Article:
Alrighty, now having given it a few more listens, and one very long communications essay later, here are a few thoughts:
One must remember that regardless of how a piece of music was created, that we all derive our creationary experience from our past. Bergson said that,
Does not the fiction of an isolated imply a kind of absurdity, since this object borrows its physical properties from the relations which it maintains with all others and owes each of its determinations, and consequently its very existence, to the place which it occupies in the universe as a whole. -- Matter and Memory, 1910.
Bergson affirms that an object, in this case your music, cannot exists outside of it's affiliation with every other object, including the artist who creates that same music -- it isn't it's own innate universe. What you can now visualize is an arena where the fundamental connectiveness of all things is ever present. That, no matter how hard we try to distance ourselves from the idea of 'normal' creation, we cannot escape our pasts. We all are products of our environment, and we inherently use those items which we have performed in the past each and every day without knowing we have done so.
I know this might seem a little absurd at first, but go back, analyze the lyrics and music which you have created impromptu, and examine them at the fundamental level. Dig down to the guitar chords, the drum beats, and suddenly you'll notice that the exact same beat has appeared somewhere else in some other piece of music you've heard somewhere else in your life. It's not that the concept behind what your trying to create isn't a good one, but that you simply cannot deny the outside influence of your past.
Now as for me creating music. Unfortunately, I am stuck with a 386 16 Mhz PC with no sound card/device of any kind, coupled with the simple fact that I have no musical experience in my life except having once dated a professional violinist. It's not that I wouldn't be willing to attempt the idea, I simply lack the proper equipment, and appropriate musical foreknowledge to even begin to attempt such a project. Somehow I doubt you'd be willing to fund me the equipment I need to go through with such a project ... although i might be surprised.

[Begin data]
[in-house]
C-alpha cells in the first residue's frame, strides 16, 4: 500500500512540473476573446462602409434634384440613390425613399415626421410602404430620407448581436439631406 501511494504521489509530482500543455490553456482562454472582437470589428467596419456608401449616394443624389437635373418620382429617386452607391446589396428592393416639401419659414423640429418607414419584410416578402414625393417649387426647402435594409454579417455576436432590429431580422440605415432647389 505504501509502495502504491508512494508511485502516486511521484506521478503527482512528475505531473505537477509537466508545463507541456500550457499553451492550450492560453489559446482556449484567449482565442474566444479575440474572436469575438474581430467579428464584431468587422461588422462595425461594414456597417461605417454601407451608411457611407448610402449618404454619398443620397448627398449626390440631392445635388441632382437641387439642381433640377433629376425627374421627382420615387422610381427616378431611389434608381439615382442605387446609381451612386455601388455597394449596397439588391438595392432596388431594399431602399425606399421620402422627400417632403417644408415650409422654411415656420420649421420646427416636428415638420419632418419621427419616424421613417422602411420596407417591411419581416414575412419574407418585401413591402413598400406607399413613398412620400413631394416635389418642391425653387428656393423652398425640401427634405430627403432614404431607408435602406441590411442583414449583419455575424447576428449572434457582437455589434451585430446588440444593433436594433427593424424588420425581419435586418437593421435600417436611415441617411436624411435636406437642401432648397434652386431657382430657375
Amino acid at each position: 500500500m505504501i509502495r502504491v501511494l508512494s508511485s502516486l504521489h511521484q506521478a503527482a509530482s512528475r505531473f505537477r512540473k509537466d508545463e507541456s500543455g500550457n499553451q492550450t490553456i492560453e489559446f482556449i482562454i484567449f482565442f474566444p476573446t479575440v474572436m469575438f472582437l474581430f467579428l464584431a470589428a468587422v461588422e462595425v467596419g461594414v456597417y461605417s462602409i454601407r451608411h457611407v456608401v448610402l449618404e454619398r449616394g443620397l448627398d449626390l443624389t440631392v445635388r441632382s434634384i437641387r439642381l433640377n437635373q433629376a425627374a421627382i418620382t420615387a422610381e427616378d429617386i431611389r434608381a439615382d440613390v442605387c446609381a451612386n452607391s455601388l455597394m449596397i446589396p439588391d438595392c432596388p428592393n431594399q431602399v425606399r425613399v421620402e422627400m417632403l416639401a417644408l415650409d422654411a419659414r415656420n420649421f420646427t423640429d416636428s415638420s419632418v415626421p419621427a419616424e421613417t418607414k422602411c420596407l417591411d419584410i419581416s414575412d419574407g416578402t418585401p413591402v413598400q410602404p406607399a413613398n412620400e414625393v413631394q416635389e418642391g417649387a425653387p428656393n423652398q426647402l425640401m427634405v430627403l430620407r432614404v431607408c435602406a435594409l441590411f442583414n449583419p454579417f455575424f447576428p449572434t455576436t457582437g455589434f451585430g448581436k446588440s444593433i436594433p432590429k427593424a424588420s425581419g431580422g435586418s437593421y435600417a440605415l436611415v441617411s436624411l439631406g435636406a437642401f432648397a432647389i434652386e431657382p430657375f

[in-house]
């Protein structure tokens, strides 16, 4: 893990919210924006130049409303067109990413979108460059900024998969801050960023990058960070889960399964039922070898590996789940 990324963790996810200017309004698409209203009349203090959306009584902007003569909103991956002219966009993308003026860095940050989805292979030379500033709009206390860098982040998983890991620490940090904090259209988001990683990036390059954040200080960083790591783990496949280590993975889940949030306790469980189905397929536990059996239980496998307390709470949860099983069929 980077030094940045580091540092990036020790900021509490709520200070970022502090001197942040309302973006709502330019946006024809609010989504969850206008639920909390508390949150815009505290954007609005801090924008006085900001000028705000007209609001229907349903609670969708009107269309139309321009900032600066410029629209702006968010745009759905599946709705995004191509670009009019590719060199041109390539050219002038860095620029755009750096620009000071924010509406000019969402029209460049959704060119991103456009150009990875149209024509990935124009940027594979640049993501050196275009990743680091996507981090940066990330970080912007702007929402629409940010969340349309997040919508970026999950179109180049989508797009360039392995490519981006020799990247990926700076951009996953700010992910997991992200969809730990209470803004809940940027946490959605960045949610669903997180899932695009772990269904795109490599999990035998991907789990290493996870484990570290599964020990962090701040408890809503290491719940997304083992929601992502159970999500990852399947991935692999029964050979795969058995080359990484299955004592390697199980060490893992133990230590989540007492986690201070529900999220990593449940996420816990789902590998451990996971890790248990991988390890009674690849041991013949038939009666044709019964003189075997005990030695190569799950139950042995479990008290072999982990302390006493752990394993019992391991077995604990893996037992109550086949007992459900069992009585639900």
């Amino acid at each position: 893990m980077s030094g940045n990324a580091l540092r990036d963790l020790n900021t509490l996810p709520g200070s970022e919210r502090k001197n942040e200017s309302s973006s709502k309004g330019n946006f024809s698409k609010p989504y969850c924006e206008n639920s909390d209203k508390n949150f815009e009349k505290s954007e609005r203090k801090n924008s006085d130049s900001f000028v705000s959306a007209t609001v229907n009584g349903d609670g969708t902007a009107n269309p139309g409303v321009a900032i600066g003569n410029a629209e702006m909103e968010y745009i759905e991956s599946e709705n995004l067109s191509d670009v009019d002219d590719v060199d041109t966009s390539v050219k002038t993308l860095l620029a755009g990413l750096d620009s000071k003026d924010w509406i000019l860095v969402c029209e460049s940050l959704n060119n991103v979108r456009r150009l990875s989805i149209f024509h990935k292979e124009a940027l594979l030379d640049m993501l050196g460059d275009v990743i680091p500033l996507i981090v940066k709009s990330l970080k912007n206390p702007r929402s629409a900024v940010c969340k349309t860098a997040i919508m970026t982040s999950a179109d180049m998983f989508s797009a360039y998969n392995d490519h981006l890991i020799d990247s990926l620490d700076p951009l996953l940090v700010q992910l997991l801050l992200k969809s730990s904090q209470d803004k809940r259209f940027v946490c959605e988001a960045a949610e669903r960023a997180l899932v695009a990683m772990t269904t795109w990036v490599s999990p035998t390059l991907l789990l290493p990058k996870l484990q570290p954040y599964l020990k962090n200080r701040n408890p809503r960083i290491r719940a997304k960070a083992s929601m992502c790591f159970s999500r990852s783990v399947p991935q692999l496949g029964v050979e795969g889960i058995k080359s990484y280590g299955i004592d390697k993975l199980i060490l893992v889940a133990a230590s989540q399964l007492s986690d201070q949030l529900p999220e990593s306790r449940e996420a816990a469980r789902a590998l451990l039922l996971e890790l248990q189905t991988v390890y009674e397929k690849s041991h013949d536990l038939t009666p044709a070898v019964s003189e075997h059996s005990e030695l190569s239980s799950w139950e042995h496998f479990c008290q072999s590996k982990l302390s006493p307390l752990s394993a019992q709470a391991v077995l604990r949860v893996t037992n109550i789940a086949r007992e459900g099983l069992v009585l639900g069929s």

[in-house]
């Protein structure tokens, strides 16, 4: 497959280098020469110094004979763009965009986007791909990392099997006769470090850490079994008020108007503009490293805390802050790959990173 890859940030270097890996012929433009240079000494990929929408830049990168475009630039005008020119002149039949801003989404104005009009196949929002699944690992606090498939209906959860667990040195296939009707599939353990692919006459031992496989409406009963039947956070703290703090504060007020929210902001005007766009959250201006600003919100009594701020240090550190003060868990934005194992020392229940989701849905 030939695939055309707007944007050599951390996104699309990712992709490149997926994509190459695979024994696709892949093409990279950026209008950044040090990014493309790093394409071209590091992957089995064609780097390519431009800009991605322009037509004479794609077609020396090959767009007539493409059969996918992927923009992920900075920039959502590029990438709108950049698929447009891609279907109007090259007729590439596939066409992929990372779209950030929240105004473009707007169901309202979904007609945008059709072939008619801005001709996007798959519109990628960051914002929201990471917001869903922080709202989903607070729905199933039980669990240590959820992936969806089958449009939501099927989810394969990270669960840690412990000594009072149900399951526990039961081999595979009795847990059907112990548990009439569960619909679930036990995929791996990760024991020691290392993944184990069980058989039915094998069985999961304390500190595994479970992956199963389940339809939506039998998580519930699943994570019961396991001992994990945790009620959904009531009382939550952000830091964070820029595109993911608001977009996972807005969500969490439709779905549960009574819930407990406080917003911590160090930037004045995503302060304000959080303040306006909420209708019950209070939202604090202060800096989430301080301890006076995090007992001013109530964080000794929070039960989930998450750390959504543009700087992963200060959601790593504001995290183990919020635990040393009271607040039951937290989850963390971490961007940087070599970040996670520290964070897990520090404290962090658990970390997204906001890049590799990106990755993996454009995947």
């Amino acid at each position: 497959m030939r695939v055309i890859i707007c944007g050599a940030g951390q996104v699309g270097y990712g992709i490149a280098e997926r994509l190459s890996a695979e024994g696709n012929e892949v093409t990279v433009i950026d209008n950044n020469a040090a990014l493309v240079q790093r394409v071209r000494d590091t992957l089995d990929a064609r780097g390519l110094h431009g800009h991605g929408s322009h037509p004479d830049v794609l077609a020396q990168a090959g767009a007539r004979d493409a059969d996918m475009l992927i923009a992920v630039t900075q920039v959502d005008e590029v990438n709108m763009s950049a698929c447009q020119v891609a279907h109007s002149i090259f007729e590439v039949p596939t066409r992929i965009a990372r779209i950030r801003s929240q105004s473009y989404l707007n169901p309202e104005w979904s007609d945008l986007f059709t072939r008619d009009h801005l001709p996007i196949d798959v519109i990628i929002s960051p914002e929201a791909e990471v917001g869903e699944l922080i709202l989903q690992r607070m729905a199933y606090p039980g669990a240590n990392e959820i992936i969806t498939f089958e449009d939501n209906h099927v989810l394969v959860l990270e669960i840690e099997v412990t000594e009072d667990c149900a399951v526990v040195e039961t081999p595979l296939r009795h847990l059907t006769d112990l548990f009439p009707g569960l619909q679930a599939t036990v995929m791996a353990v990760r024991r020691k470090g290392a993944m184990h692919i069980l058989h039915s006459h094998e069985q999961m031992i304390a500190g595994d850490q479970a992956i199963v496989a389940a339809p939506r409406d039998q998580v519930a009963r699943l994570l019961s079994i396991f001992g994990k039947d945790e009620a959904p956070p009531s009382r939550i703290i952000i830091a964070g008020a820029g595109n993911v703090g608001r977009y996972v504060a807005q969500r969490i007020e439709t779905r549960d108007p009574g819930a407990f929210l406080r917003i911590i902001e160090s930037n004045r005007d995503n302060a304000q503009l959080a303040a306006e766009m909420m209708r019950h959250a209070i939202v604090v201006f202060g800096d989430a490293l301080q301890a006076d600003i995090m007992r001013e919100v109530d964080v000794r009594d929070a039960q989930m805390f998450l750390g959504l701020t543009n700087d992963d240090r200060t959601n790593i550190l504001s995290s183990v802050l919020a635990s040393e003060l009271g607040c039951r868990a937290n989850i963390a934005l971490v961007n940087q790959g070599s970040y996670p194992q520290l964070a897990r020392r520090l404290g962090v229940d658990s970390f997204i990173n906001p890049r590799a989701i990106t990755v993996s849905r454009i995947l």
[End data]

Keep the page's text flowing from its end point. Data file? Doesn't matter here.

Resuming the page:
Okay. Here is my rebuttal. Print it!
Should I clean it up first?
Any grammar or punctuation you want to fix in ANY of my replies you have my permission to do so both now and in the future.
First of all, let me say this -- Bergson Smergson.
Now, when you say,
"Bergson affirms that an object, in this case your music, cannot exists outside of it's affiliation with every other object, including the artist who creates that same music -- it isn't its own innate universe,"
... well, how about its own world ... or, plane? We are in agreement that music is music, and thus we call it so. Though I have never made any calculations, I would guess that there are a finite number of musical combinations. Eight notes (+5 half steps) ... factor in the number of notes played at the same time ... and, the duration of the note = music?
But when you say,
"One must remember that regardless of how a piece of music was created, that we all derive our creationary experience from our past,"
I must disagree. What past? We are just like you:
" ... I have no musical experience in my life except having once dated a professional violinist."
excepted for the part about dating the violinist -- none of the members of The Experiment have dated a professional violinist. Does that mean, according to Bergson, that you have more of a musical past than us? And, when I talked about playing the guitar with a violin bow, that is what I was saying. How can the past be effecting the future, as it becomes the present, when there is no past? Here is a a brief list of some of the "first times" on the albums: singer, guitar player, singing in front of a fire, singing in the bathroom, cellist, keyboardist, drummer, playing a bowed guitar (having dated a professional violinist might have come in handy here) drumming a dog's belly, singing in the basement, pianist, bassist, playing the bass in the bathtub, playing guitar and keyboards at the same time, playing the guitar and the keyboards and singing at the same time.
Before each of these performances, the individual (including myself) said, "I have never done that before ... I can't do it," thinking they needed past experience. How could they be recorded without practicing first? How could they possibly coordinate their first experience with others?
So, I guess we are in agreement that there is at least one common element to everything: and this is what the Philadelphia Spirit Experiment is all about. That the common element is the past, we shall see ....